Skip to main content

The Death of Internet Radio?

I learnt something cool about the way the economics of Internet Radio work today. Too bad the entire industry had to get into danger (BusinessWeek link) for me to get a chance to read about it.

I picked it up at GigaOM, and then BlogMaverick (the one remaining concern I have about the Dallas Mavericks:)).

So here's the super-distilled version without the actual numbers:

The entity that sets the royalty rates for streaming songs is the Copyright Royalty Board (which represents those much loved people: the RIAA). It upped the royalty rate from $0.0008 per performance to $0.0011 per performance this year, rising all the way to $0.0019 in 2010. The upshot is, given listening patterns and current subscription rates, (or rates available for ads served) there is just no way most streaming Internet radio sites are going to be able to stay in business. This obviously hurts the smaller stations the most, especially since they lost the option of paying as a percentage of revenue (and now have to adopt the pay-per-listen model.)
More (and considerably more eloquent) info here.

Sigh. I hope Musicovery survives; just as it looked like they'd struck up some partnerships (Amazon, iTunes) and put an advertising revenue plan in place (Google). I wonder if thats why they've been tweaking some of the site features since the last couple of days.

Might this be why they got rid of the skip button on the site? Since they have to pay for a song (what is a "listen", 10% of the song? 20%? 50%? 90%?), they might as well make you listen to the whole song. That'll definitely improve your experience and make you want to come back to the site, right???

Someone should talk to them...


shmoo said…
I've been listening to since 1999 and I have donated several times to fight against this CARP (Copyright Arbitration Royalty Panel) stuff. Hopefully something good will happen this time too.

The worst thing of all about this is that terrestrial radio does not pay royalties to the RIAA at all. Nothing. Only to the publishers (ASCAP, BMI, SESAC).
RagsVadali said…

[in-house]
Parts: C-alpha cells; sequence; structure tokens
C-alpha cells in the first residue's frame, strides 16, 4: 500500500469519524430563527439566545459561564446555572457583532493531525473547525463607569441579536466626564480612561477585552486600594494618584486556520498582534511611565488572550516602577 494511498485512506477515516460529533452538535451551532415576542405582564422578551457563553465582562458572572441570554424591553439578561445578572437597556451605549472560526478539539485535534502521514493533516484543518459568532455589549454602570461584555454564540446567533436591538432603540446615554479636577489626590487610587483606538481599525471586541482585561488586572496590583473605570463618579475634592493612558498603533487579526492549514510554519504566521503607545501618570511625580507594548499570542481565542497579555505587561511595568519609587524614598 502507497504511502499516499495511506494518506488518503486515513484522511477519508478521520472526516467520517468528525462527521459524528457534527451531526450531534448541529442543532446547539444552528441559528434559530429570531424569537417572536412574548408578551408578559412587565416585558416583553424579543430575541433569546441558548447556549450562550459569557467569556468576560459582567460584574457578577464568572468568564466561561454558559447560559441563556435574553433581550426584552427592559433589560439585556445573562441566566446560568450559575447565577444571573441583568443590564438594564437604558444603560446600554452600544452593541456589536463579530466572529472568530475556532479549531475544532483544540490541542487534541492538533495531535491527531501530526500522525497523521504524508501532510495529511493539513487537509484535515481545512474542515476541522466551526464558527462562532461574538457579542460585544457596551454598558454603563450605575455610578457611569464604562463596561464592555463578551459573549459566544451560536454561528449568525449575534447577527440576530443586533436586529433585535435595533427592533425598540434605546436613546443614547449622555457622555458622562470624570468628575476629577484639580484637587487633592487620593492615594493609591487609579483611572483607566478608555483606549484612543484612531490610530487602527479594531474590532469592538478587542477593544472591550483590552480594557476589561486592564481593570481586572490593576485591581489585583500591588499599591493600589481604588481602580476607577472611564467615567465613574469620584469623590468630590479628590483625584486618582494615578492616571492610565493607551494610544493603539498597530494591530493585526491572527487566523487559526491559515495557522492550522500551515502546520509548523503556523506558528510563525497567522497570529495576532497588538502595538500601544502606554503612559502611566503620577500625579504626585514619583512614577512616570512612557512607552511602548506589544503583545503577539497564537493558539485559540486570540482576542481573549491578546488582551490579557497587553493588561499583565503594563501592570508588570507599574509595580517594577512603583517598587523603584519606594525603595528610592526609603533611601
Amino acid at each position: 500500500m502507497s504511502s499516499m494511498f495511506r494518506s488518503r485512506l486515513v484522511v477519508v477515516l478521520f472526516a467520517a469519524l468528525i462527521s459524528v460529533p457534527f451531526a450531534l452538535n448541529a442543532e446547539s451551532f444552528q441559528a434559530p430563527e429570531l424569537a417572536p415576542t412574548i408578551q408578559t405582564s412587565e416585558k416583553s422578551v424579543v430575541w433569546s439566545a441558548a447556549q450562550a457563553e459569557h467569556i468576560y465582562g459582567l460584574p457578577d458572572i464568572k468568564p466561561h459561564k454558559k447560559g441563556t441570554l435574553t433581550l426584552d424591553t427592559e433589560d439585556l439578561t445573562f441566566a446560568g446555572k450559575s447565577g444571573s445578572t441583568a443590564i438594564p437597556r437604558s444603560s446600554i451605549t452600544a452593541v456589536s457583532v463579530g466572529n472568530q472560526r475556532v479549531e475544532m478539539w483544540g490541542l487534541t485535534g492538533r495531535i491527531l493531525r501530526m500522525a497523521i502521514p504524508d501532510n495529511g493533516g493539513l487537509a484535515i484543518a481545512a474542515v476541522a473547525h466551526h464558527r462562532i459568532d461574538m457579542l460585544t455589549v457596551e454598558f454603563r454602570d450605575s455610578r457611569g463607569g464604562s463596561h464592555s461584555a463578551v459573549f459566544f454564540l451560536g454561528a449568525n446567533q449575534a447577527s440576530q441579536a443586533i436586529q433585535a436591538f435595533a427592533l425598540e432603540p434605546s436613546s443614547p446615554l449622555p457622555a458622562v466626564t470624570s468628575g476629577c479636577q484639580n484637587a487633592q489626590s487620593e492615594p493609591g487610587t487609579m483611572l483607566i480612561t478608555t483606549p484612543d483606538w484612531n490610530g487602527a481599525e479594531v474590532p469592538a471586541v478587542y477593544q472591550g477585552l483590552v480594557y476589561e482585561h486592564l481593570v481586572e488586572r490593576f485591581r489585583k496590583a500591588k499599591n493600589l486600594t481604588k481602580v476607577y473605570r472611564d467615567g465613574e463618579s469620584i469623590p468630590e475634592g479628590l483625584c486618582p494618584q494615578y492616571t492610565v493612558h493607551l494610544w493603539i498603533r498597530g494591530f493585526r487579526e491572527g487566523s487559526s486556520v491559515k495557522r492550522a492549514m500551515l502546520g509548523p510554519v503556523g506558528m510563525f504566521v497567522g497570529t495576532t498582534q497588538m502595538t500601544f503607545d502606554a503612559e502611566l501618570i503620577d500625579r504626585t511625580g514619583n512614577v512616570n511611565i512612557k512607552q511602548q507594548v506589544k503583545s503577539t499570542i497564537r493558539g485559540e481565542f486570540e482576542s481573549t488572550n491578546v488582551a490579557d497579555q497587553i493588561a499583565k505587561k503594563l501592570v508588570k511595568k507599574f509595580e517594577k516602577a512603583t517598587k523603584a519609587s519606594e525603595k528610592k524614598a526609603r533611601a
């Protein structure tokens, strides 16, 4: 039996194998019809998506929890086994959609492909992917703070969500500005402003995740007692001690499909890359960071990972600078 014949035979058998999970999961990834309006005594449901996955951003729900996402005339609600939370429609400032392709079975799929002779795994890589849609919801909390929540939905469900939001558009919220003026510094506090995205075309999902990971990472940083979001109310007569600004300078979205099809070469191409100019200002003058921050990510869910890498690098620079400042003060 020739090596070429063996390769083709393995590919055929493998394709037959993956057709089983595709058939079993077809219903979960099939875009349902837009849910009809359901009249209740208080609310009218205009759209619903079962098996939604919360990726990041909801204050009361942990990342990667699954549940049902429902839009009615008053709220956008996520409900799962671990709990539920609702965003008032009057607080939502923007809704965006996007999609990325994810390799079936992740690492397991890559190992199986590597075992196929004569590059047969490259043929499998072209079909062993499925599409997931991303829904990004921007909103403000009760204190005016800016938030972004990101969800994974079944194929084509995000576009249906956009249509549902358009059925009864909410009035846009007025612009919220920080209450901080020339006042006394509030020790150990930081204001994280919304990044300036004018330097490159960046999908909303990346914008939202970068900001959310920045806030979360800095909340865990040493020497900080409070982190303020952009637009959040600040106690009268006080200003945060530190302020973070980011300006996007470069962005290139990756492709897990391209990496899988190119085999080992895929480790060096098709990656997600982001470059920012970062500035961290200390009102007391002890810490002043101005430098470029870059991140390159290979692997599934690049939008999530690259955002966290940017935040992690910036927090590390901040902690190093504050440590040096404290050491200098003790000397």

pandora does something very interesting. you can 'skip' a song that they recommend, but try doing it often and out pops a message that you are limited to, if I remember correctly, 5 skips an hour. of course, it works for them because their recommendations are actually quite interesting.

maybe that's what's missing in this debate about the future ... those that take the actual effort to make things worth the while for their customers will overcome these restrictions and win out.

Popular posts from this blog

Measure f-ing everything, and assume f-ing nothing!! - Or how mentoring ruined lives :-(

I've been really enjoying the Freakonomics podcast of late. This episode and the lesson we should take a away from it, was a stark reminder of one of the most important things we should be doing - but often don't - in building products or making any decisions: measuring the impact of absolutely everything we do, including the things that seem obviously good.

I recommend listening to the podcast if you have the time, but here's the summary. Stephen Dubner describes the Cambridge Sommerville Youth Study. The impact of social intervention programs in general is hard to measure and so they seldom are. This was the first attempt at measuring the impact over a long period of time.

It's a great story and there are a few good take-aways, but here's the main one: troubled or at-risk youth that received mentoring (good mentoring!) had worse life outcomes across every dimension than the kids that were left alone. Despite the recipients saying that the mentoring was incredibl…

Yup - humans still lack humanity

Every once in a while, I'm reminded that humans can be completely lacking in humanity.

My wife had the following experience yesterday on her ride back home. She got on the train and found a seat. The train was unusually crowded and it looked a lot of people had to stand for a long ride. An elderly Asian gentleman carrying a few things in both hands, was looking for spot, started to complain smilingly about the train being so full and stood in the aisle at the back of the carriage some seats away from her.

She expected someone closer to gentleman in the aisle (lots of younger people on the train) to give him their seat.

No one did.

The train started, and it was clear the man was having a lot of trouble standing up. Then at the next stop there was actually an announcement saying the train was full so please give up your seats to people who needed them.

Still nobody moved.

My wife got up walked to the end of the train and asked the gentleman to go over to her seat. She still couldn&#…

Whimsy when I changed my profile picture...

I changed by profile picture at work.

Later in the day, two people on my team had changed their profile pictures to these.. :-)

It made my day!

I changed my profile pic again today. Let's see how fast anyone catches on this time. :-)